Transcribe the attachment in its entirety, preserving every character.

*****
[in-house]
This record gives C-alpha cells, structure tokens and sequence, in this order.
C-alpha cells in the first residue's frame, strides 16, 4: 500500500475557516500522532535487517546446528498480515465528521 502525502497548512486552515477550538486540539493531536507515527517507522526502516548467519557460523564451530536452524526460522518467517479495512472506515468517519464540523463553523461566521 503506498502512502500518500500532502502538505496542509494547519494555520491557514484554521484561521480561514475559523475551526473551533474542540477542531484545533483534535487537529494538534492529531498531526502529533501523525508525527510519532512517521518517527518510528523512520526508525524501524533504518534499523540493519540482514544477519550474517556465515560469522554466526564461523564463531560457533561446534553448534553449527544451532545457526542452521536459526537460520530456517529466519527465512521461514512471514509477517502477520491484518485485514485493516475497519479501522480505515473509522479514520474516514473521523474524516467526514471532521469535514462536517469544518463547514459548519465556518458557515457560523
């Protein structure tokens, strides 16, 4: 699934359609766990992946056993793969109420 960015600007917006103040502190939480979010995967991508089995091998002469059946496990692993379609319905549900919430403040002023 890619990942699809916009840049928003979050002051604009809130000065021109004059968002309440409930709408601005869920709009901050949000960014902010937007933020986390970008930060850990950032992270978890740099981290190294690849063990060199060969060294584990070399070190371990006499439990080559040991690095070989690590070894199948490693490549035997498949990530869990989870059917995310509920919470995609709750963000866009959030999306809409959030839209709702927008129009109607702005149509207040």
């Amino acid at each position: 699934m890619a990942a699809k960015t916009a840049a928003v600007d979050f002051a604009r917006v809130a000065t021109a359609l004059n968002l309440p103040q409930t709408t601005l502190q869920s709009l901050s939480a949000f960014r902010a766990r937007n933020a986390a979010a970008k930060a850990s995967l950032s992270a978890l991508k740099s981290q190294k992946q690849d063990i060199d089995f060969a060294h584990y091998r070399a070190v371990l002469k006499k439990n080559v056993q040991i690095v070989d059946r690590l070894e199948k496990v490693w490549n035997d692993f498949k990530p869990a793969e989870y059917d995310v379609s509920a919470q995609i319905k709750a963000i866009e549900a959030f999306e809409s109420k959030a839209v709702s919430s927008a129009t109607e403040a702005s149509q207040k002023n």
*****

[in-house]
This record gives C-alpha cells, structure tokens and sequence, in this order.
C-alpha cells in the first residue's frame, strides 16, 4: 500500500475557516500522532535487517546446528498480515465528521 502525502497548512486552515477550538486540539493531536507515527517507522526502516548467519557460523564451530536452524526460522518467517479495512472506515468517519464540523463553523461566521 503506498502512502500518500500532502502538505496542509494547519494555520491557514484554521484561521480561514475559523475551526473551533474542540477542531484545533483534535487537529494538534492529531498531526502529533501523525508525527510519532512517521518517527518510528523512520526508525524501524533504518534499523540493519540482514544477519550474517556465515560469522554466526564461523564463531560457533561446534553448534553449527544451532545457526542452521536459526537460520530456517529466519527465512521461514512471514509477517502477520491484518485485514485493516475497519479501522480505515473509522479514520474516514473521523474524516467526514471532521469535514462536517469544518463547514459548519465556518458557515457560523
């Protein structure tokens, strides 16, 4: 699934359609766990992946056993793969109420 960015600007917006103040502190939480979010995967991508089995091998002469059946496990692993379609319905549900919430403040002023 890619990942699809916009840049928003979050002051604009809130000065021109004059968002309440409930709408601005869920709009901050949000960014902010937007933020986390970008930060850990950032992270978890740099981290190294690849063990060199060969060294584990070399070190371990006499439990080559040991690095070989690590070894199948490693490549035997498949990530869990989870059917995310509920919470995609709750963000866009959030999306809409959030839209709702927008129009109607702005149509207040």
């Amino acid at each position: 699934m890619a990942a699809k960015t916009a840049a928003v600007d979050f002051a604009r917006v809130a000065t021109a359609l004059n968002l309440p103040q409930t709408t601005l502190q869920s709009l901050s939480a949000f960014r902010a766990r937007n933020a986390a979010a970008k930060a850990s995967l950032s992270a978890l991508k740099s981290q190294k992946q690849d063990i060199d089995f060969a060294h584990y091998r070399a070190v371990l002469k006499k439990n080559v056993q040991i690095v070989d059946r690590l070894e199948k496990v490693w490549n035997d692993f498949k990530p869990a793969e989870y059917d995310v379609s509920a919470q995609i319905k709750a963000i866009e549900a959030f999306e809409s109420k959030a839209v709702s919430s927008a129009t109607e403040a702005s149509q207040k002023n």